Communicating with people today reminds me of the “Do You Know What I Mean?” game played on the “Whose Line is it Anyway?” TV show.
In the game, the comedians use everyday phrases or words but change the inflections of their voices to give the phrase or word a different connotation. For instance, they’re told they are customers in a bakery and must use bakery or cooking terms in unique ways.
To that end, you’ll get comments such as, “I’ve been waiting for over an hour to get my dough, if you know what I mean.” Or “You have delicious buns here, if you know what I mean.” And based on their vocal tones, expressions, and actions, you can take what they say as inflammatory, sexual, or just plain silly.
But euphemisms are no longer just a silly game on a TV show. Rather, they have become our communications standard. But using euphemisms to express ourselves has created its own type of miscommunication, which still leads to anger and upset. For instance, what is really meant when someone says they’re having difficulties at work? Are they unable to understand the functions of their job? Or do they not get along with their bosses or co-workers? Why can’t they simply say, “I don’t know what my boss wants because he is unclear in his instructions.” Great, now we can commiserate with our friend and maybe offer some advice.
Or how about when your company decides they no longer need your services and you’re told your job has been downsized (as opposed to being supersized?), you’re being offered a career change (what if you like your career just as it is?), or you’re being let go (was someone holding your hand?). Why can’t they just say, “You’re being fired.” At least that would be honest. And if they would give you a reason why you’re being fired, it would be even more helpful. Then you could avoid making the same mistake with your next company.
Miscommunications abound because we no longer speak or write honestly. Instead, we find colorful ways to talk around the issue (whatever the issue is). Two of the most common times that we fail to communicate honestly with each other involve love and death. The two most important times of our lives and we can’t be honest with each other. It’s sad.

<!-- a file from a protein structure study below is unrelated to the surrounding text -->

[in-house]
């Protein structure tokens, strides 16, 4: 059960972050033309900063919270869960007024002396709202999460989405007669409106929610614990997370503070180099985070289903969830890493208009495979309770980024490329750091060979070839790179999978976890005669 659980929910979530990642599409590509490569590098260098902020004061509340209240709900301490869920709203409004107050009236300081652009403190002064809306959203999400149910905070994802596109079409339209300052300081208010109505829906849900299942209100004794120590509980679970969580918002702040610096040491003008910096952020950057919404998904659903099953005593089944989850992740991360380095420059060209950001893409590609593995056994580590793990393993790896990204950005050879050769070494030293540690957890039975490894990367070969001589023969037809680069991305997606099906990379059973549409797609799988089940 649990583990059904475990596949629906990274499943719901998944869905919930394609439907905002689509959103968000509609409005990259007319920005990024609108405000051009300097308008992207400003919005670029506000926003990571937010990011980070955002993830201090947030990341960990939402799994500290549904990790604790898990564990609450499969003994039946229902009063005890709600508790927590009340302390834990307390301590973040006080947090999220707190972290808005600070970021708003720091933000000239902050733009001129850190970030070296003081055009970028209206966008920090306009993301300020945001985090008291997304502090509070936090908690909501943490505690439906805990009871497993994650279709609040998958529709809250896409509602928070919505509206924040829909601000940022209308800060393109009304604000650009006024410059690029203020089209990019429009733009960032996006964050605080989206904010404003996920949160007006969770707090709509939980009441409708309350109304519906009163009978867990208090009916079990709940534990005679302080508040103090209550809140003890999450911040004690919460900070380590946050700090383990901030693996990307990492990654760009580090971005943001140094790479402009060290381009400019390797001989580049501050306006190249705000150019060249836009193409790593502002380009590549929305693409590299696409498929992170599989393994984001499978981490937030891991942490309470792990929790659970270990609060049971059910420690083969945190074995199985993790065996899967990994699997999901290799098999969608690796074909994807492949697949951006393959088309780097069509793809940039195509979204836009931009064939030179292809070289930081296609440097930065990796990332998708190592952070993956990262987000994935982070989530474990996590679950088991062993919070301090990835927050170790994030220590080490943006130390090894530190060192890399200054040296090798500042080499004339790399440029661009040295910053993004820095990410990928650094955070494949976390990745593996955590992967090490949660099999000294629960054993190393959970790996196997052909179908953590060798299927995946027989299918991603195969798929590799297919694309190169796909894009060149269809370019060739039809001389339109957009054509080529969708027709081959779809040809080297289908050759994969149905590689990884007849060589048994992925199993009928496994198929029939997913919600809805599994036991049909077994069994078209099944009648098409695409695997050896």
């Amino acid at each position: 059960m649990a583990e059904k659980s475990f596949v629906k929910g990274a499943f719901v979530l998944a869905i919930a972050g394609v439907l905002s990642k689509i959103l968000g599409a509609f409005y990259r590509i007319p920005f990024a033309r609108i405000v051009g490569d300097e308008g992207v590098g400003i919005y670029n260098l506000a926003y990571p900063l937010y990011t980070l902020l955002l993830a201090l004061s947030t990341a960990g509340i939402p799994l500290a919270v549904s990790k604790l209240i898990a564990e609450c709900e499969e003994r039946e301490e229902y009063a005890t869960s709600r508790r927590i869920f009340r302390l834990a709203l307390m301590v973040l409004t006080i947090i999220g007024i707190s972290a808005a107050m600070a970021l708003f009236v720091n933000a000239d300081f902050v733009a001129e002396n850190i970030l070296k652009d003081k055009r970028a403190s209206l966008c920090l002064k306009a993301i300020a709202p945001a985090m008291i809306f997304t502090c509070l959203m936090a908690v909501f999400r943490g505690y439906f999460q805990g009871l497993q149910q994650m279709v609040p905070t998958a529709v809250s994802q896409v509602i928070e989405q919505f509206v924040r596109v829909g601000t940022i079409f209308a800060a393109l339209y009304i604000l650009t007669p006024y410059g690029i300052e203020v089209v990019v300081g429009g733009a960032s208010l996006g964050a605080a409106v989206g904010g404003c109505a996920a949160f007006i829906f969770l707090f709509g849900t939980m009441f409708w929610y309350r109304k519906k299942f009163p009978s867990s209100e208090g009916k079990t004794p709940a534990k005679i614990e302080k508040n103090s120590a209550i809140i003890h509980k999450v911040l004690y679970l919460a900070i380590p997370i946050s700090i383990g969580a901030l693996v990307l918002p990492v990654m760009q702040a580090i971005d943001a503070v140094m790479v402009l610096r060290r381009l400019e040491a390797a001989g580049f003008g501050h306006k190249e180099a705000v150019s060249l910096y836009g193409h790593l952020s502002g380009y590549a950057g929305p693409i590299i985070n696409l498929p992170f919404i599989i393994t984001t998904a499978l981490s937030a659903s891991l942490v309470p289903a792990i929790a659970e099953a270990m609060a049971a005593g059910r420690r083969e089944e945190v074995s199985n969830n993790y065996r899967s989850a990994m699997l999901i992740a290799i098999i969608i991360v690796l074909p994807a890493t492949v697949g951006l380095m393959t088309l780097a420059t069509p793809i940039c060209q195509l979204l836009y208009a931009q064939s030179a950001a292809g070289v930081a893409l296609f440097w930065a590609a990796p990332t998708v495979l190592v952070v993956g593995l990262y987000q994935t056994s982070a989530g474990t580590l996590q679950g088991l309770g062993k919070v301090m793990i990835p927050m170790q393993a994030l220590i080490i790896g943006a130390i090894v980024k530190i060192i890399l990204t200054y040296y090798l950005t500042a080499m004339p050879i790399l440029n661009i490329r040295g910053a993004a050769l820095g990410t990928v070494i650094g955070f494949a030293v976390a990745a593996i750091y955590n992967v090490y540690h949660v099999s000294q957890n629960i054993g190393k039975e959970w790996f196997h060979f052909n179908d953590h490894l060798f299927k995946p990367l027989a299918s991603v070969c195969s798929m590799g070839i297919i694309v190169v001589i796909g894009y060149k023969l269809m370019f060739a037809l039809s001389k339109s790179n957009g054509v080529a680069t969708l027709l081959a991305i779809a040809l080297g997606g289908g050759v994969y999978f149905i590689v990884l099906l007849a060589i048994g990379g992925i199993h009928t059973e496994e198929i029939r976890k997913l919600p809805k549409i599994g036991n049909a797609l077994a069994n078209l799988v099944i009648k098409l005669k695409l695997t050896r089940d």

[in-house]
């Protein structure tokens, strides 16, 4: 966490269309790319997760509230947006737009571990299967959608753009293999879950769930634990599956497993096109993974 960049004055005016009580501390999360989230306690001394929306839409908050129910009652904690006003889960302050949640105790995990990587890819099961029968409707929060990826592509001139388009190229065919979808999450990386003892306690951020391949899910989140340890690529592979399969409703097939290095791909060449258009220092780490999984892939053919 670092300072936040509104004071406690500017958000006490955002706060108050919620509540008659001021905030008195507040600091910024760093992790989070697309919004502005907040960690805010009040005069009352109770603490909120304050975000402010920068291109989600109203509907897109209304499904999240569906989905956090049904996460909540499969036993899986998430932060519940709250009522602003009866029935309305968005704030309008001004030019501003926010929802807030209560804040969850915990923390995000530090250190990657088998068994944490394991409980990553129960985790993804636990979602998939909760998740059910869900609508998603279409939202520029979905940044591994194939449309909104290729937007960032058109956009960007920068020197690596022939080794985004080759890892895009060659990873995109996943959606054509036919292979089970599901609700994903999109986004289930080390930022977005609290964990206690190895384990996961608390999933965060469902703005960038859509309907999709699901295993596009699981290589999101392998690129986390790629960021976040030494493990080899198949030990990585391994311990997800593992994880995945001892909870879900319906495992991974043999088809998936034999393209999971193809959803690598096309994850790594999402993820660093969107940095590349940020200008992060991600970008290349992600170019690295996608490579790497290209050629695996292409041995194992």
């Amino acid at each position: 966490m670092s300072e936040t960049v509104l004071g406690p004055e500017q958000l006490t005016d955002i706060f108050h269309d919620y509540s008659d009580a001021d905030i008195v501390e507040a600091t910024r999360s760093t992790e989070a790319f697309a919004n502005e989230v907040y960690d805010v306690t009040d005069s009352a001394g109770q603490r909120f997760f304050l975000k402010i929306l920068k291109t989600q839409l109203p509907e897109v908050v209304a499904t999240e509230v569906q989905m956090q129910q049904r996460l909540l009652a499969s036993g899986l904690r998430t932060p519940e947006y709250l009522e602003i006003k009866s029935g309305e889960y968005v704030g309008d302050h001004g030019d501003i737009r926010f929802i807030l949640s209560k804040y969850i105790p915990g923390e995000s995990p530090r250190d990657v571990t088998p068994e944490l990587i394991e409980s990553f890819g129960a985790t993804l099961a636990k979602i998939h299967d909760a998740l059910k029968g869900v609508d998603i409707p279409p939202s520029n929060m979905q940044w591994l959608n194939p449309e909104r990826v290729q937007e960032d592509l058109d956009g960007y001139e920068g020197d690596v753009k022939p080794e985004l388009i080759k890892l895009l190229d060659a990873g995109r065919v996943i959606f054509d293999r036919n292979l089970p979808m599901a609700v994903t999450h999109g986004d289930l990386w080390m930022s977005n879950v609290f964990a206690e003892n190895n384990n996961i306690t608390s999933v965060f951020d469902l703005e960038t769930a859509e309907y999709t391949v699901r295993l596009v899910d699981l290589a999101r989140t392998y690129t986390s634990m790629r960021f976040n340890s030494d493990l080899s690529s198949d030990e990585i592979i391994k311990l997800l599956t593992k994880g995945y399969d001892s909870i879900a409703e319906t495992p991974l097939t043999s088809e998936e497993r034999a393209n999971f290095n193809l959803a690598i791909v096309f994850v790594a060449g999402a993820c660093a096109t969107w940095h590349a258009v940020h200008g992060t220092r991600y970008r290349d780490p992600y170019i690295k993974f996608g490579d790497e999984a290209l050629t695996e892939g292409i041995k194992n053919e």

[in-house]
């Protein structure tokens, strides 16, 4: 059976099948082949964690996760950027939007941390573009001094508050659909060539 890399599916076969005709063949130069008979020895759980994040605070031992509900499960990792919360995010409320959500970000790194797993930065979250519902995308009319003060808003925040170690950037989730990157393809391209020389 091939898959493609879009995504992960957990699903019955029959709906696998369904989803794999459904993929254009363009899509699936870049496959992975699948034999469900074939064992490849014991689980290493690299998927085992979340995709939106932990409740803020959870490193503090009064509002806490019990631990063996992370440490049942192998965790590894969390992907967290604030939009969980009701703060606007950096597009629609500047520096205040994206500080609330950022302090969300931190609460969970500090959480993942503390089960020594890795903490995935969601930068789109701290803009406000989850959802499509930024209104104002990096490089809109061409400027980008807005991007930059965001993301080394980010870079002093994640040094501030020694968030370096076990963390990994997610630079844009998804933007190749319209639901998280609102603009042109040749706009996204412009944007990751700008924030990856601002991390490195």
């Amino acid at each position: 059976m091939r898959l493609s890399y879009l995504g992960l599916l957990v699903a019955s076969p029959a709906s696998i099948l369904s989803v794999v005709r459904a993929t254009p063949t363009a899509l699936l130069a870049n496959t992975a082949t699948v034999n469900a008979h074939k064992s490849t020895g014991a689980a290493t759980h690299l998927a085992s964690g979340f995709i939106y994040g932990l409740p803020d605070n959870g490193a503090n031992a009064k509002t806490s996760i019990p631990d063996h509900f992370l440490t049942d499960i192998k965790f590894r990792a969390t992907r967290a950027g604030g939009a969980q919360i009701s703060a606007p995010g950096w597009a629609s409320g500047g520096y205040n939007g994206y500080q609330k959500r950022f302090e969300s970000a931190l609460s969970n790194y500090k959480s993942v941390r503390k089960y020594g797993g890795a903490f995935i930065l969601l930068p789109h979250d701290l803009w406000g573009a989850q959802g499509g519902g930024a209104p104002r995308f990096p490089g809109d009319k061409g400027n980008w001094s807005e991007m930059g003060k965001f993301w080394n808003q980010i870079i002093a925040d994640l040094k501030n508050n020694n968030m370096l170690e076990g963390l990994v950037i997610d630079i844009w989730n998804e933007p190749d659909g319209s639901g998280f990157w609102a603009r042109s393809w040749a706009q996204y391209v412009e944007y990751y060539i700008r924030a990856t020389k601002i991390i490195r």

Yet, instead of telling someone we love them, we skirt the issue by saying things like, “You fulfill me,” or “You complete me.” (What part of you was missing?) Granted, sometimes euphemisms can help us express how much we love someone by enabling us to create poetic and figurative phrases and statements. But those same euphemisms can also be misconstrued and misunderstood if not accompanied by some plain talk.
The other time in our lives that we rarely speak plainly is when someone dies. Yes, dies. They don’t pass away, move on (where’d they go, Nebraska?), or find a better place (and if they did, why can’t we visit them?). People die. We need to stop pretending that death doesn’t happen. It does, and it’s all right. It’s part of life.
So, stop miscommunicating with everyone and tell people what you really mean. It can save you and them a lot of bad feelings and time. Because instead of spending time trying to fix the hurt caused by the original miscommunication, you could be spending time enjoying life.
(For more information on how improving your communications can improve your relationships, read the book, More from the Masters.)